To My Wise Little Girl

This wasn’t the life that I had planned for you when we brought your little brother into the world nine years ago.

I didn’t plan on how it must hurt you to watch your little brother struggle with things that just came completely naturally to you. I didn’t plan on having to answer your question when you were five, “When is Matthew going to talk to me?”

To be honest, I was worried about bringing in another kid. You see, I didn’t think we could do as well as we had the first time around. I remember watching you play on a MickeyD’s playground that we stopped at on the way back from Georgia one evening long ago. You were easily the youngest kid on the playground by about a year, surrounded by much older kids who wanted to play a game that you didn’t really want to play. As the most extraverted person I’ve ever met, you couldn’t wait to play, but you wanted them to play *your* game.

And this little two-year old, tiny girl persuaded the five older kids to play *her* game.

I turned to your momma and said, “You know, if I were God and I had designed a little girl from scratch, I couldn’t imagine making one better than her.”

I was then, and remain today, in awe of you.

And I couldn’t imagine that lightening would strike twice.

But then it did. And until your brother was about 18 months old, and you were a precocious three, I couldn’t believe how awesome life was.

That was until your brother had his 18 month old checkup and our doctor suggested that we needed have him tested for autism.

I didn’t plan for that.


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I didn’t plan on having to disrupt your life and schedule to fit your baby brother’s needs. I didn’t plan on your having to deal with the embarrassment that you must have felt when we would have to leave a store, a restaurant, or your favorite movie as soon as we walked in because of his sensory overload.

I didn’t plan on all the times you had to stop listening to a song, playing a game, watching a video, or talking to your friends because your little brother couldn’t deal with the sounds.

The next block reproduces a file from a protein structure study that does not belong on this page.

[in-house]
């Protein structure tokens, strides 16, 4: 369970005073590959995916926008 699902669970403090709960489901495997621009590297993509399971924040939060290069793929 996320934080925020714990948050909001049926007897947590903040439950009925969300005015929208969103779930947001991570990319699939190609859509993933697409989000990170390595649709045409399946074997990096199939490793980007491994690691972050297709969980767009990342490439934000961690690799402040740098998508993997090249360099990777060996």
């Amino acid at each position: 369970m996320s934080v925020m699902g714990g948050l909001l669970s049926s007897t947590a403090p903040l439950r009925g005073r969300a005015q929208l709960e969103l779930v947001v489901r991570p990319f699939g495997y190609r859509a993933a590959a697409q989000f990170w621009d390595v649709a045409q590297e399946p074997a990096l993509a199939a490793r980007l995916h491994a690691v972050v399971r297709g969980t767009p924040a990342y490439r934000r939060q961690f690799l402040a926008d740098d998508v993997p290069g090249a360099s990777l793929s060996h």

I didn’t plan on having to leave your recitals and performances early because your little brother had stayed as long as he could.

I didn’t plan on how it must hurt you to watch your little brother struggle with things that just came completely naturally to you.

I didn’t plan on having to answer your question when you were five, “When is Matthew going to talk to me?”

I didn’t plan on all the adjustments, sacrifices, and changes you were and are going to have to make. I didn’t plan on you having to grow up so quickly.

But grow up you have, and in doing so, you’ve helped me to do so, too.


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You’ve helped me to realize that, as the Disney Channel constantly teaches, sometimes adults really are the dumbest people on the planet.

Autism Teletubbies

You see, it didn’t dawn on me that you were still the little girl who, after your brother’s first 10 minutes at home, had brought him your teletubbies so he would have something to play with.

You’re still the girl who sings along with your brother to whatever Wiggles chorus he has running through his brain at the moment.

You’re still the girl who will incessantly quote lines from *Finding Nemo* with your little brother because you know that *that’s* how he communicates his excitement, his joy, his love.

You’re still the same girl who, thinking the Tooth Fairy had forgotten to honor your brother’s first lost tooth, broke open her own piggy bank and shoved her money under his pillow so he wouldn’t be disappointed.

Autism ToothFairy

You’re still the same girl who plays duck duck goose, gives high fives, gives tickles, cuddles, and big hugs whenever they are necessary.

You see, you’ve taught me that my plans and expectations were the stupid longings of an “adult” who thinks that he can control anything at all.


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You’ve taught me, given me, the greatest lesson of all. None of those plans, hopes, goals, and expectations mean *anything* at all.

All that matters is that we have one another, and that we love one another with all that we are. He is, after all, your brother, and that’s all that matters. Thank you for teaching me how awesome life still is.

In humility, gratitude, and love,

daddysign

 

 

 

If you would like to meet more wonderful kids like my little girl, you may join us for the Annual Autism Walk this Saturday, April 11, 2015 from 8:30am – 12:00pm at the Hampton Cove Middle School track.

You may register for the Walk and help support Autism Research HERE. The cost to register is $30 per adult and $25 per child under 11 if you register before Thursday, April 9th. Registering gets you an awesome tee-shirt, all the food and drinks you can eat, and a wonderful morning hanging out with some of the coolest kids on the planet. Come join us.